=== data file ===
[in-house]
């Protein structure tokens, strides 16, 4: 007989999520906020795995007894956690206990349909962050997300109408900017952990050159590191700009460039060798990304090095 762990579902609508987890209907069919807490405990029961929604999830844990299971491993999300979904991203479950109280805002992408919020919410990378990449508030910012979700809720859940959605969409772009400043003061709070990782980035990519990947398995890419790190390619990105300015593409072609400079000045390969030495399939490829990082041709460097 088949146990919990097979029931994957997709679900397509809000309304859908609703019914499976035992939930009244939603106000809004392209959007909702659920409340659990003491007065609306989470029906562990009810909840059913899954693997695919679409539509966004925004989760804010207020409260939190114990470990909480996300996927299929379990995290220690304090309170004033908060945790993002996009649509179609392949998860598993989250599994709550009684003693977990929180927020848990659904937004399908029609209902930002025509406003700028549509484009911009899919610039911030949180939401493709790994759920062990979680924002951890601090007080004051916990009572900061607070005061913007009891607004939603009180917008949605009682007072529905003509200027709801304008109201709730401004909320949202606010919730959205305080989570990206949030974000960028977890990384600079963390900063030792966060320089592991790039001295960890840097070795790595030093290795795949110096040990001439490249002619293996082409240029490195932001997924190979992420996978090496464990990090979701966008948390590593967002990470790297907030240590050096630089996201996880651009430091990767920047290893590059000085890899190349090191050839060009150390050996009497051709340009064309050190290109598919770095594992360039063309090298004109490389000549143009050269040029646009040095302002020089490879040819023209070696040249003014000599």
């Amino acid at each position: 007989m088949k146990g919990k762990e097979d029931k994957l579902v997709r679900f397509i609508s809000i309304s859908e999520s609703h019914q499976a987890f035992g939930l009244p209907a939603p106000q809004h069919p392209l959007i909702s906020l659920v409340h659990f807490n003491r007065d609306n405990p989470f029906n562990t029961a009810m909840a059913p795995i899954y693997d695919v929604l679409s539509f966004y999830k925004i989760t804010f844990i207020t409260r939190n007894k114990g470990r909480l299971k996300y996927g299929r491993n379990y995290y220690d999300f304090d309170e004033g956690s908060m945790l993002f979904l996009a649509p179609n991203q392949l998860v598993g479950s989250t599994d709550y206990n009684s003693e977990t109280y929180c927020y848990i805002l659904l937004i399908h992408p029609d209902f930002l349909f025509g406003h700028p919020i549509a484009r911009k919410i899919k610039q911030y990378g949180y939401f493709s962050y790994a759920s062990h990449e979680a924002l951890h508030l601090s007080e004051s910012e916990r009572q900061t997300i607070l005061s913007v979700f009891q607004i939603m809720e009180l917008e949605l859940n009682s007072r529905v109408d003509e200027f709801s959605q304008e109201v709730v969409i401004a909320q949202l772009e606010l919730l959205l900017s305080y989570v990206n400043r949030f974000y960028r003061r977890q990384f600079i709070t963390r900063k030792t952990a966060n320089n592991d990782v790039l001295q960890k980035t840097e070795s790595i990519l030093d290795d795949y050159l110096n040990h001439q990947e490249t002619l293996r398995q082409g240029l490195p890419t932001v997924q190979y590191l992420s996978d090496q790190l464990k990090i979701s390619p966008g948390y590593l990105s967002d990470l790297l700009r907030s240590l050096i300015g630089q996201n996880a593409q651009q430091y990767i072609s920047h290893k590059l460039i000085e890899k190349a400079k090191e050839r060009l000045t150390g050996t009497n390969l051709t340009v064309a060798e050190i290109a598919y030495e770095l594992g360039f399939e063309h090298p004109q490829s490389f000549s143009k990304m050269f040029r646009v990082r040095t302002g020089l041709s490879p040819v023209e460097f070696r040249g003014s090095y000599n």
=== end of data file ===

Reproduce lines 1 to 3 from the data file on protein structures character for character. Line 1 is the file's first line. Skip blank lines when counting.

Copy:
[in-house]
């Protein structure tokens, strides 16, 4: 007989999520906020795995007894956690206990349909962050997300109408900017952990050159590191700009460039060798990304090095 762990579902609508987890209907069919807490405990029961929604999830844990299971491993999300979904991203479950109280805002992408919020919410990378990449508030910012979700809720859940959605969409772009400043003061709070990782980035990519990947398995890419790190390619990105300015593409072609400079000045390969030495399939490829990082041709460097 088949146990919990097979029931994957997709679900397509809000309304859908609703019914499976035992939930009244939603106000809004392209959007909702659920409340659990003491007065609306989470029906562990009810909840059913899954693997695919679409539509966004925004989760804010207020409260939190114990470990909480996300996927299929379990995290220690304090309170004033908060945790993002996009649509179609392949998860598993989250599994709550009684003693977990929180927020848990659904937004399908029609209902930002025509406003700028549509484009911009899919610039911030949180939401493709790994759920062990979680924002951890601090007080004051916990009572900061607070005061913007009891607004939603009180917008949605009682007072529905003509200027709801304008109201709730401004909320949202606010919730959205305080989570990206949030974000960028977890990384600079963390900063030792966060320089592991790039001295960890840097070795790595030093290795795949110096040990001439490249002619293996082409240029490195932001997924190979992420996978090496464990990090979701966008948390590593967002990470790297907030240590050096630089996201996880651009430091990767920047290893590059000085890899190349090191050839060009150390050996009497051709340009064309050190290109598919770095594992360039063309090298004109490389000549143009050269040029646009040095302002020089490879040819023209070696040249003014000599």
């Amino acid at each position: 007989m088949k146990g919990k762990e097979d029931k994957l579902v997709r679900f397509i609508s809000i309304s859908e999520s609703h019914q499976a987890f035992g939930l009244p209907a939603p106000q809004h069919p392209l959007i909702s906020l659920v409340h659990f807490n003491r007065d609306n405990p989470f029906n562990t029961a009810m909840a059913p795995i899954y693997d695919v929604l679409s539509f966004y999830k925004i989760t804010f844990i207020t409260r939190n007894k114990g470990r909480l299971k996300y996927g299929r491993n379990y995290y220690d999300f304090d309170e004033g956690s908060m945790l993002f979904l996009a649509p179609n991203q392949l998860v598993g479950s989250t599994d709550y206990n009684s003693e977990t109280y929180c927020y848990i805002l659904l937004i399908h992408p029609d209902f930002l349909f025509g406003h700028p919020i549509a484009r911009k919410i899919k610039q911030y990378g949180y939401f493709s962050y790994a759920s062990h990449e979680a924002l951890h508030l601090s007080e004051s910012e916990r009572q900061t997300i607070l005061s913007v979700f009891q607004i939603m809720e009180l917008e949605l859940n009682s007072r529905v109408d003509e200027f709801s959605q304008e109201v709730v969409i401004a909320q949202l772009e606010l919730l959205l900017s305080y989570v990206n400043r949030f974000y960028r003061r977890q990384f600079i709070t963390r900063k030792t952990a966060n320089n592991d990782v790039l001295q960890k980035t840097e070795s790595i990519l030093d290795d795949y050159l110096n040990h001439q990947e490249t002619l293996r398995q082409g240029l490195p890419t932001v997924q190979y590191l992420s996978d090496q790190l464990k990090i979701s390619p966008g948390y590593l990105s967002d990470l790297l700009r907030s240590l050096i300015g630089q996201n996880a593409q651009q430091y990767i072609s920047h290893k590059l460039i000085e890899k190349a400079k090191e050839r060009l000045t150390g050996t009497n390969l051709t340009v064309a060798e050190i290109a598919y030495e770095l594992g360039f399939e063309h090298p004109q490829s490389f000549s143009k990304m050269f040029r646009v990082r040095t302002g020089l041709s490879p040819v023209e460097f070696r040249g003014s090095y000599n």